- These dialogues have gone beyond the mandate of border negotiations
Other issues such as:-
- China’s “technical hold” on the listing of Masood Azhar, the Jaish-e-Mohammad leader, as a terrorist at the United Nations
- Chinese activities in Pakistan-occupied Kashmir (PoK) under its One Belt, One Road (OBOR) initiative
will form a part of bilateral talks agenda
What to expect?
- China is not likely to materially change its stand on the above mentioned outstanding issues
- But, the proposed dialogue is expected to create a more favourable ambience for the forthcoming summits.
- As the dialogue mechanisms are engaged with these contentious issues, the leaders do not have to deal with them beyond the generalities.
- In Chinese style of working, the summit meetings are expected to be pleasant exchanges with summit leaders. It is to portray the picture that the relationship is positive.
- Last year at Ufa and Tashkent meetings, it had been learnt that the Chinese President was unprepared and uncomfortable with the blunt talks by PM of India in persistently airing the differences between the two countries.
- Hence, it will be Chinese efforts through its foreign minister that such uncomfortable situations are not created in forthcoming summits
Challenging times of China
- It is facing complex and deteriorating political and security situation in its Asia-Pacific periphery
- A major setback was suffered when a tribunal constituted under the provisions of the UN Convention on the Law of the Sea (UNCLOS), in a categorical manner awarded a negative arbitration judgement against China over its claim to the South China Sea
- Relations with ASEAN are under severe strain which is unprecedented.
- There is a worsening of relation with South Korea, with which it has shared over the years a close political, economic, commercial and even cultural relations, because of the deployment of the THAAD anti-missile defence system by the U.S. in South Korea
- The US and Japan are continuously perceived as security threat to China in the region.
Why good relations with India needed?
- Against this background, China would like to have its western periphery side, especially with India, stable and benign.
- The Chinese official media has persistently given out a message that there does not exist any fundamental clash of interests between India and China and the convergences outnumber the differences.
- There also exists an anxiety that India might move close to US and participate in security arrangements more directly challenging China in the South China Sea
- Wrt to South China Sea, China has cautioned India to avoid getting “entangled” in the South China Sea issue.
- But it knows that India’s measured response on tribunal’s verdict, calling for utmost respect for the UNCLOS and also stressing the need for resolving differences through peaceful dialogue will continuously push china to adhere to the stated policy of strategic autonomy
- China expects that forthcoming G-20 summit at Hangzhou will see US and Russia raising the South China Sea issue. In this regard, India’s role could be significant and has a tactical advantage over China
- Due to such reasons and situations, the foreign minister was seen forthcoming on issues India is concerned about.
- However, Chinese substantive stand on these issues is not expected to change anytime soon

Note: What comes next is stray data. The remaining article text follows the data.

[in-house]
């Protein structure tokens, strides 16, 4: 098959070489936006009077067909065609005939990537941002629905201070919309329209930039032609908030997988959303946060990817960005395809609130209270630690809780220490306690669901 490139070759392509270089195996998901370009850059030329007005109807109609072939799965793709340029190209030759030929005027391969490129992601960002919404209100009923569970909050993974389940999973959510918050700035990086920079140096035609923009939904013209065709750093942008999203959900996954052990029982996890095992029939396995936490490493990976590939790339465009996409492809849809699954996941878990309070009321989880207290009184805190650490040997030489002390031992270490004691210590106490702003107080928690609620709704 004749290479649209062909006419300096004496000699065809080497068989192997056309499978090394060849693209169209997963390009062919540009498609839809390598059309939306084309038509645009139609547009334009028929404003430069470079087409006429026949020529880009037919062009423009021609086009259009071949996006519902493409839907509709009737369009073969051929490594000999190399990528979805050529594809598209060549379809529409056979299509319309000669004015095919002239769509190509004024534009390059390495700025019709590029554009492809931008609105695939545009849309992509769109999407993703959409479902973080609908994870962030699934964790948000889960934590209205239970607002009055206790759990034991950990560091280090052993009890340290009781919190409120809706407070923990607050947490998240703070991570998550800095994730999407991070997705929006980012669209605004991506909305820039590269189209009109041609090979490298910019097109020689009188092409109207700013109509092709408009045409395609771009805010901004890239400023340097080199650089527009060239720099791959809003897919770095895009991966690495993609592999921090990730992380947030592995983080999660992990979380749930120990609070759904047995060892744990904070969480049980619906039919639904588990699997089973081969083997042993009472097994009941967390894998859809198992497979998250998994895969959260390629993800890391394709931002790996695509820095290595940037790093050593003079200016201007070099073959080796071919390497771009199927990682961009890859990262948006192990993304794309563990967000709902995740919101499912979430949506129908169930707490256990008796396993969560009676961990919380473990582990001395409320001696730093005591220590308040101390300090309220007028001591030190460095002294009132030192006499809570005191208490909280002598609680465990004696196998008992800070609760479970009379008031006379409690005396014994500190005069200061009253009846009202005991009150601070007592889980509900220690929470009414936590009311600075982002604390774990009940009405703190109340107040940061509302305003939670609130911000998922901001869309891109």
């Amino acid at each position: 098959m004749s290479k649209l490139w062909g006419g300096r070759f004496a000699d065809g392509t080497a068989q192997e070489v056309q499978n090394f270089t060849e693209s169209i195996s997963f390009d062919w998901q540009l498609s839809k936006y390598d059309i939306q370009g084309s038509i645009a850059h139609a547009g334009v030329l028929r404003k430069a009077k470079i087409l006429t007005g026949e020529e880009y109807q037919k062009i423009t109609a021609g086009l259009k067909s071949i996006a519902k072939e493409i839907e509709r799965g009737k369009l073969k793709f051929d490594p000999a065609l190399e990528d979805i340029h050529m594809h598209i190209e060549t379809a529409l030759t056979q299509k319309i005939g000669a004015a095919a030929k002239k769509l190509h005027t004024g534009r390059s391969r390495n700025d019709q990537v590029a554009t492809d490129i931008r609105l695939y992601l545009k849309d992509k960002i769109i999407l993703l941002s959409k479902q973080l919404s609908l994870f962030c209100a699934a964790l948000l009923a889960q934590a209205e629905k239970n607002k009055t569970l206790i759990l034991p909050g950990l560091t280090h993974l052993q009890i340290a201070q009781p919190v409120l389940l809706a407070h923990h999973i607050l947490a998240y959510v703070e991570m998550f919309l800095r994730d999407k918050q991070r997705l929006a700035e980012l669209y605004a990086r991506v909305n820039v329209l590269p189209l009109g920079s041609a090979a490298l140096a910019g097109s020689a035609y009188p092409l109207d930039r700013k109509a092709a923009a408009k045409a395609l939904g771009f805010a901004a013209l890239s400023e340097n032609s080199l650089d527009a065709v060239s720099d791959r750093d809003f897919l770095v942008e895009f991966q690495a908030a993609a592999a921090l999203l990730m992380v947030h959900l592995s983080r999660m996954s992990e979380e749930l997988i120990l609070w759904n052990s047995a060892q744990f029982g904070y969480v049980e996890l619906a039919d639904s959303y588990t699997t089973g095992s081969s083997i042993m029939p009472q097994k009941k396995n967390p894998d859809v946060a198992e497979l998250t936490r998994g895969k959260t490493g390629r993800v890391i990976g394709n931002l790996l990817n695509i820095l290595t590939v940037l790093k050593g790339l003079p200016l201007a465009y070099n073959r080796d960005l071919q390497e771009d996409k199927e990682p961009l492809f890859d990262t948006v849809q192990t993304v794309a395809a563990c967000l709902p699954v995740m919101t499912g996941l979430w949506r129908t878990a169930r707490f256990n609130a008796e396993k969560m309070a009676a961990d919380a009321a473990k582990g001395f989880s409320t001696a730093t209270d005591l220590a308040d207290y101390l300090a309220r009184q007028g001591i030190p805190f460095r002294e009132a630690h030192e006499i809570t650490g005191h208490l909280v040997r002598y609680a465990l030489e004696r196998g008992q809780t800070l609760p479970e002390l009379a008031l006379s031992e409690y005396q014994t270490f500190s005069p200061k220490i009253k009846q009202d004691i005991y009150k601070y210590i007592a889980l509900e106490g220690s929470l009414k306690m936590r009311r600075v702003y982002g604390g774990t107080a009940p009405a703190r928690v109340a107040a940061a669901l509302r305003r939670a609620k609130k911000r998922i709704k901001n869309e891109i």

India’s reality check
- While dealing with China, India has to keep in mind that asymmetry between both countries in terms of economic and military capabilities is on the rise.
- China’s economy is five times as large as India’s.
- Now with slower growth rates, China will take drastic measures to keep the economy afloat
- India will have to grow much faster over a longer period of time to begin to narrow the gap.
Dealing with asymmetry
- India is not quite in a position to develop the asymmetrical capabilities.
- It is vulnerable to if there is a coordinated move by China and Pakistan.
- Post 1962, the wars between India and Pakistan saw China supporting Pakistan politically and with supplies. But it refrained from attacking India across the border
- Though not encouraging but China’s reassuring pattern of behaviour needs to be under India’s review and assessment of its interaction with China
- However, India has to notice and understand the increased role of Pakistan in Chinese regional and global calculations
- China has shown willingness in standing alone in blocking India’s membership of the NSG on behalf of Pakistan
- It is shielding Pakistan from international pressures consequent upon its use of cross-border terrorism as an instrument of state policy against India
- Pakistan is a low-cost and effective proxy against India for China
- With OBOR, it is assuming long term relation with Pakistan. It has even encouraged Pakistan Army to take charge of implementing the China-Pakistan Economic Corridor (CPEC) since the civilian government of Nawaz Sharif is said to be too slow on delivery.
- Thus, Pakistan is slowly assuming importance in China’s central Asian strategy
Two ways to manage the asymmetry
- To acquire and deploy capabilities which will make any aggressive military move by China a risky proposition
- To get involved more tightly in the U.S.-led countervailing coalition targeting China
However, India should maintain its position as an independent power inspite of involving it in global issues.
- The PM has explicitly committed to the return of PoK including Gilgit and Baltistan to India
- If there is no Pakistan control on this territory, there wouldn’t be CPEC
- If India also encourages anti-Pakistan militants in Balochistan, it would adversely affect the utility of Gwadar port which has a critical role in OBOR initiative
- The Chinese reaction is yet not known but it will be under pressure to moderate heightened anxieties in Pakistan
- However, such actions can have a negative fallout on India-China relations.
- For many years, leaders of both countries have seen it in their mutual interest to keep relations on an even platform despite their essentially adversarial nature
- There has been a competitive and cooperative balance maintained in the relationship.
- The present situations have made setting for managing India-China relations has become more complex and risky and harder to deliver
Connecting the dots:
- India China relations are always on the edge. Examine various issues entangling both the countries.
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Move to bring all airports under CISF cover
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India needs a coalition
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Post-reform India produced too many (unemployable) engineers, too few doctors
NHAI and road ministry’s green fund rejected by finance ministry
What drives caste-based voting?
How India banked on reforms